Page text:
(By Kiram Tadesse)
It was when Ebola epidemic shake West Africa that I was proposed to visit Guinea – an Ebola virus epicenter at the moment – to observe the scene from the ground. I was neither desperate nor dreadful about that deadly virus rather eager I was to witness the problem. I don’t know if that was from some frisky omen. But, as I announced that plan to people around me, everyone’s breathing suddenly seemed to stop, all smiles, and perhaps their future thoughts of me, instantly vanished at the thought that I am going to die on spot. I would say that was ‘an Ebola syndrome’ too.
In fact, we are all going to die someday, because we learned over the course that “mortality” is one of the givens of our existence. Therefore, every one of us, one way or another, must confront the issue of death – our own death and that of the people we care about. Unlike religious convictions of any form, it would be also difficult to pinpoint any other fact of life so fiercely resisted and denied death.
“We have an immense repertoire of behaviors through which we deny our powerlessness in the face of death; from seeking symbolic immortality through children, flags, causes, fame, to persuading ourselves that we are indestructible by living recklessly and irresponsibly, to consoling ourselves with the belief that death is an illusion,”as written by Nathaniel Branden, therefore,death appears all the more mysterious, all the more frightening, all the more remote from our existence. We are less and less prepared to deal with it or to accept it. Aren’t we?
What we know from this verdict is that, however, we live fully in the present, thus we need the context of our mortality understanding that ‘we do not have unlimited time’. The ticking of the clockthru the falling of leafs down the streets we walk every morning, the rising of buildings we see in town are not a tragedy. What would it be then? It is indispensable to the meaning and excitement of life.
But, thinkers say that our body never really dies. It merely decomposes into its various elements and becomes reintegrated with nature implying that the body is immortal, while at the same time they optimize with that, consciousness never really dies. It merely becomes reintegrated into the great cosmic pool of consciousness from which it came. For consciousness is therefore immortal as well.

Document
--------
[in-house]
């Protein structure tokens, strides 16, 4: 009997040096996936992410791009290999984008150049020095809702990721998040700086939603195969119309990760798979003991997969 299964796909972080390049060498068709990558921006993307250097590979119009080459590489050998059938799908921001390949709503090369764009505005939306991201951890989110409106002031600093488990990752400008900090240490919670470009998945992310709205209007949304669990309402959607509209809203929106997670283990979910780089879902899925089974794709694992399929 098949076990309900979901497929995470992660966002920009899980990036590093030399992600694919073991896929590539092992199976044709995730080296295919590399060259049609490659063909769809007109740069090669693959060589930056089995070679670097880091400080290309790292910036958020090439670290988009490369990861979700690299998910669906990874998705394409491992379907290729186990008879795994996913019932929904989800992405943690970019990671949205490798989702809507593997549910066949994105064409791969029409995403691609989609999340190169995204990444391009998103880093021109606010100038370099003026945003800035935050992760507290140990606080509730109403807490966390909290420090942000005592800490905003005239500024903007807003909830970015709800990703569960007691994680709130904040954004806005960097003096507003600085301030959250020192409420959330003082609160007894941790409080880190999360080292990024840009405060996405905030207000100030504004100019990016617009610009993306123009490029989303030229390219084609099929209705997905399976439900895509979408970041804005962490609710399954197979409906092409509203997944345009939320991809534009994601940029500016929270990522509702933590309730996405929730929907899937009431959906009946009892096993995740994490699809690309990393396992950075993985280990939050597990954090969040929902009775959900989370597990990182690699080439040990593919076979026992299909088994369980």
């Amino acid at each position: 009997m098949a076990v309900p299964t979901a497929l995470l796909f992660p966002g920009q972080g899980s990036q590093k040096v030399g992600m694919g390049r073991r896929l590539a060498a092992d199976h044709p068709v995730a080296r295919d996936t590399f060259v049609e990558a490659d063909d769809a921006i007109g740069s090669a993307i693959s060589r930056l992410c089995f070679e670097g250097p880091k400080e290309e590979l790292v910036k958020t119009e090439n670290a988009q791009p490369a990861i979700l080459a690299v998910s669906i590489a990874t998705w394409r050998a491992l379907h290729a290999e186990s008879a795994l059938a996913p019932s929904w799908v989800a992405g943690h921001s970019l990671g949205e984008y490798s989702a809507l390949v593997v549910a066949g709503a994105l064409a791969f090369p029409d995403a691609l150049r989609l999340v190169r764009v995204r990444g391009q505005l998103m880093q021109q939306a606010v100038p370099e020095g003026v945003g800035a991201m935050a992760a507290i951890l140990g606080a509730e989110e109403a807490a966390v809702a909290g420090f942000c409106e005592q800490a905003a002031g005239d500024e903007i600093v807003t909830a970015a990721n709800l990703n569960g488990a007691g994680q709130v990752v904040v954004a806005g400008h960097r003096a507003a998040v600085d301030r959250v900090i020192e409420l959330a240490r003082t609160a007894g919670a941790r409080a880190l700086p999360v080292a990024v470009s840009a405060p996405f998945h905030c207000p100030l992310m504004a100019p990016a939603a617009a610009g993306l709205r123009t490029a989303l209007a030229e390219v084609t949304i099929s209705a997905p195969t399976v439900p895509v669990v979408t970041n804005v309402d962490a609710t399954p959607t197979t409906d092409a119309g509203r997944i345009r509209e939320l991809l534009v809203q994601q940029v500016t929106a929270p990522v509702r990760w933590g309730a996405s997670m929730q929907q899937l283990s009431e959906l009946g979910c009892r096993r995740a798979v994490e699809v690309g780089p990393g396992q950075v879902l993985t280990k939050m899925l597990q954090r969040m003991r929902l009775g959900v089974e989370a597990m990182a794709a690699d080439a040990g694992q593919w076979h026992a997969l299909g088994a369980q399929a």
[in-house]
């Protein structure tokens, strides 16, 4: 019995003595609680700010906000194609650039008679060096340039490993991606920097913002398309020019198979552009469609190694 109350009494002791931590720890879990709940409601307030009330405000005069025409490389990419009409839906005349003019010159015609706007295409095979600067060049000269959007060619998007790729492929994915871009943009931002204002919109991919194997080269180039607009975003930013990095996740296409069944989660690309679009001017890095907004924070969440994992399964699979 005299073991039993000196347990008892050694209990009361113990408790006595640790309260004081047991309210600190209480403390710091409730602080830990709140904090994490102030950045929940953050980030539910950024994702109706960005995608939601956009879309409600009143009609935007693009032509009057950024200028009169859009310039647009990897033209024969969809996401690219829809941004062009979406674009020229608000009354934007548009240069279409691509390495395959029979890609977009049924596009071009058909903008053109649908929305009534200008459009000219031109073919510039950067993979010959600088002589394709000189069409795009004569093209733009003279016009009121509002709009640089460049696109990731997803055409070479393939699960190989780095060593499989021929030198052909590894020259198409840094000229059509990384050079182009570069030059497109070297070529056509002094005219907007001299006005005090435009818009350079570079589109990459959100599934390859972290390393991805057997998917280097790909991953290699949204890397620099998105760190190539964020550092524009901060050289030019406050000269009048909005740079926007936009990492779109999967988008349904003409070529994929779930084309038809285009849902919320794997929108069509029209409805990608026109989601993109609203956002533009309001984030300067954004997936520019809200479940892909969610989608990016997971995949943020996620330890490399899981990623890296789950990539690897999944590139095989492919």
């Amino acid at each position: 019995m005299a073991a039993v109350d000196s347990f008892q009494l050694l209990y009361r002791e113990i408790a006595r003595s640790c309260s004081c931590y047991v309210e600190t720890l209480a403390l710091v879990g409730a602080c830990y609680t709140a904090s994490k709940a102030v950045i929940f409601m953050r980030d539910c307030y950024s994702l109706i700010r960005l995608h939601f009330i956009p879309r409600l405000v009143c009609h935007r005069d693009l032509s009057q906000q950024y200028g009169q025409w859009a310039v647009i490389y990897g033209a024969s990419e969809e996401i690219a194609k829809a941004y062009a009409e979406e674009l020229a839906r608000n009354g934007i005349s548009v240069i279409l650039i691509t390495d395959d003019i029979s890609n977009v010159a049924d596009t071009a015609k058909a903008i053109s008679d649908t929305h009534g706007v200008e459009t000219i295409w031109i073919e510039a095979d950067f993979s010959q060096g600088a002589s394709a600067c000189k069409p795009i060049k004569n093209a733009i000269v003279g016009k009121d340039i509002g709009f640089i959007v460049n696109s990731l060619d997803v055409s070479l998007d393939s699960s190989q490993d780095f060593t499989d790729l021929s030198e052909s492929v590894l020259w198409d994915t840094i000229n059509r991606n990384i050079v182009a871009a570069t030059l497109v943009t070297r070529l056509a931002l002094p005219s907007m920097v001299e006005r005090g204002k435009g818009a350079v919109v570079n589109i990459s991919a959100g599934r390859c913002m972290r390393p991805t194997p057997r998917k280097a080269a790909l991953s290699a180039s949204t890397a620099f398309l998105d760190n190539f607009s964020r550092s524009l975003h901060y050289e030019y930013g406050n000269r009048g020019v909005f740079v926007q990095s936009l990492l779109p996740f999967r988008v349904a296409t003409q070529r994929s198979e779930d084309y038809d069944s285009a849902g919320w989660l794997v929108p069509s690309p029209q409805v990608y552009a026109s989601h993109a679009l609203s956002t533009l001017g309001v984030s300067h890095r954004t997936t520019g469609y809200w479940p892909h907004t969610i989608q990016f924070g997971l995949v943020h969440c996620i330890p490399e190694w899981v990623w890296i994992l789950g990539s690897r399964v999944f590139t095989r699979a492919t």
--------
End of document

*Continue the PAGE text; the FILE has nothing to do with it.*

Accordingly, everything that made us will have ceased to exist but it will no longer be us. How? This is just to create comfort among ourselves that we are alive for only a limited time with body and that of consciousness. Who shall tell what would happen then we are gone that two way?
For Branden, paradoxically, it is those least able to live in and enjoy the moment who seem most preoccupied with longing for eternity are people in whom death anxiety appears to be conscious; they are obsessed with thoughts of death. A morbid and highly verbal preoccupation with death is more often than not a reflection of fear of life.
Our societies are yet to take the material adequacy although faith issues are also quite unclear at this stage, and we are also people who endlessly complain about the swift passage of time.
Which one are we afraid of – life or death? A fear of life and a fear of death co-conspire against growth, individuation, love, creativity, and evolution. Which according to Braden, an unresolved fear of life or of death equally obstructs the emergence of healthy self-esteem.
If we do not know how to live in the moment, we will not know how to live in eternity, well said. And I wouldn’t argue more on that to accept the reality of death and to know how to live life could also be one effective way of mitigating our purpose and existence as long as we are “here”.
While the difficulty of accepting and integrating the fact of mortality is doubtless as old as humankind itself, it has often been observed that ours is a culture in which denial of death is exceptionally pervasive. Grand ma has survived by her dozens of grand children and this keeps.